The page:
Trump’s recent comments about abortions aren’t as surprising when looked at in the context of the Republican party’s treatment of women.
Responding to Donald Trump’s comment that he wants to ban abortions, and once made illegal, for any woman who continues to have abortions, “There would have to be some form of punishment,” Bernie Sanders called this “shameful” and continued that “I don’t know what world this person lives in.”
Though Bernie’s statement about the world Trump inhabits appeared rhetorical, I would tell Bernie and others that the Donald is living in the here and now, in a world fabricated by the Republican Party, one that already punishes women on a daily basis. Though not many in the Party would expose their true feelings as clearly and loudly as Trump, I am certain many others advocate punishing women who chose to have abortions.
Ever since the historic Supreme Court decision, Roe v. Wade, in 1973 legalizing abortion, the National Republican Party Presidential Platform has consistently taken a so-called “pro-life” (anti-abortion, anti-choice) position. For example, its 2012 platform proclaims:
“Faithful to the ‘self-evident’ truths enshrined in the Declaration of Independence, we assert the sanctity of human life and affirm that the unborn child has a fundamental individual right to life which cannot be infringed.”
We see the concerted effort primarily by Republican national and state legislators to severely restricted women’s reproductive health care options across the country. For example, in Texas, Governor Rick Perry signed into law a ban on abortions past 20 weeks of pregnancy. The law also mandates that women’s clinics upgrade their ambulatory surgical centers, it increases restrictions on the use of the abortion-inducing drug RU-486, and it requires all doctors who perform abortions to have hospital admitting privileges. These “Targeted Restrictions on Abortion Providers” (TRAP) abortion bans attempt to close as many clinics as possible that provide abortions, rather than make these clinics any safer for clients.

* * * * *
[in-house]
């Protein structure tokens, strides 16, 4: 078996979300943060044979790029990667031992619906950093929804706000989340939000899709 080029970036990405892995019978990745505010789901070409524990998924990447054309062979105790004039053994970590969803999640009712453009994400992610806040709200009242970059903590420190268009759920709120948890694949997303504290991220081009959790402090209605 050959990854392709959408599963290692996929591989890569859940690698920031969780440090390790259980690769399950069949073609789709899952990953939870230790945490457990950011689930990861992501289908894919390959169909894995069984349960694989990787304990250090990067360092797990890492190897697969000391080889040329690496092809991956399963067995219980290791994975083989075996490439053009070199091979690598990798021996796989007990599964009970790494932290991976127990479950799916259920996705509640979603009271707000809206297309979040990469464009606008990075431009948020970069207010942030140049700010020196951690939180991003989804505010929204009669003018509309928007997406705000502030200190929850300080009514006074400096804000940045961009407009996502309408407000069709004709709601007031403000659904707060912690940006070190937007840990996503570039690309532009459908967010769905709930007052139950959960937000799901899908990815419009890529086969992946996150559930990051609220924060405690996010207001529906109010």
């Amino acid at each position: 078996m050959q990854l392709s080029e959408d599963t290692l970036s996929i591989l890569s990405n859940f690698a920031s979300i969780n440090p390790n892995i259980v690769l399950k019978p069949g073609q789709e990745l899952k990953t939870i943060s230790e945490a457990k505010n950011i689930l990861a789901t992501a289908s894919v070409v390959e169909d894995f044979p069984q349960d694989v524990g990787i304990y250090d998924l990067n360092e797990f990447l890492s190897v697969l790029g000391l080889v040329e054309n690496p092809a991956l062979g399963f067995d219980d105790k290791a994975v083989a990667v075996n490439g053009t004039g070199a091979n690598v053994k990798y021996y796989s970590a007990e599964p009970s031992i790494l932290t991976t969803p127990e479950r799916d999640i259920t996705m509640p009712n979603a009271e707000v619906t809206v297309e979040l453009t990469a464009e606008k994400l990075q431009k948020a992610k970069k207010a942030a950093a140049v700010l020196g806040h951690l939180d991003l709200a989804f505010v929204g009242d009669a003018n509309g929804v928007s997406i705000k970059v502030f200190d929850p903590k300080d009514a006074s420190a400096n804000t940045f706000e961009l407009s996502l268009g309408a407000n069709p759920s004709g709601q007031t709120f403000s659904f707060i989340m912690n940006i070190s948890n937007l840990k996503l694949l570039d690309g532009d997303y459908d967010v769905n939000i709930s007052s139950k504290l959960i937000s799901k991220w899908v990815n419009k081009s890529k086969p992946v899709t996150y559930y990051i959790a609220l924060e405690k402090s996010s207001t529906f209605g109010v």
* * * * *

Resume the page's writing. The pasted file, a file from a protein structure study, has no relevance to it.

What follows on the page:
This latter requirement on hospital admitting privileges of doctors stands as the cornerstone of a new Alabama law, which opponents view as a measure to eventually restrict all abortions in the state. And who can forget about the Virginia law that forces women seeking abortions to undergo transabdominal ultrasound procedures at least 24 hours before an abortion. The original version of the bill included the even more extreme invasive procedure of transvaginal probes. A number of states offer extremely biased anti-abortion counseling to pregnant women, mandatory ultrasound procedures, and waiting periods before which an abortion cannot proceed.
State legislatures and Governors, primarily led and enacted by Republican majorities, passed 92 abortion restrictions in 2011 alone, and in 2012, 43 restrictions in 19 states.
While the landmark 1965 Griswald v. Connecticut Supreme Court decision invalidated a Connecticut law that restricted the purchase and use of contraceptive devises, Republicans have proposed and have, unfortunately, won a ruling to permit employers and health insurance companies to refuse coverage for contraceptives.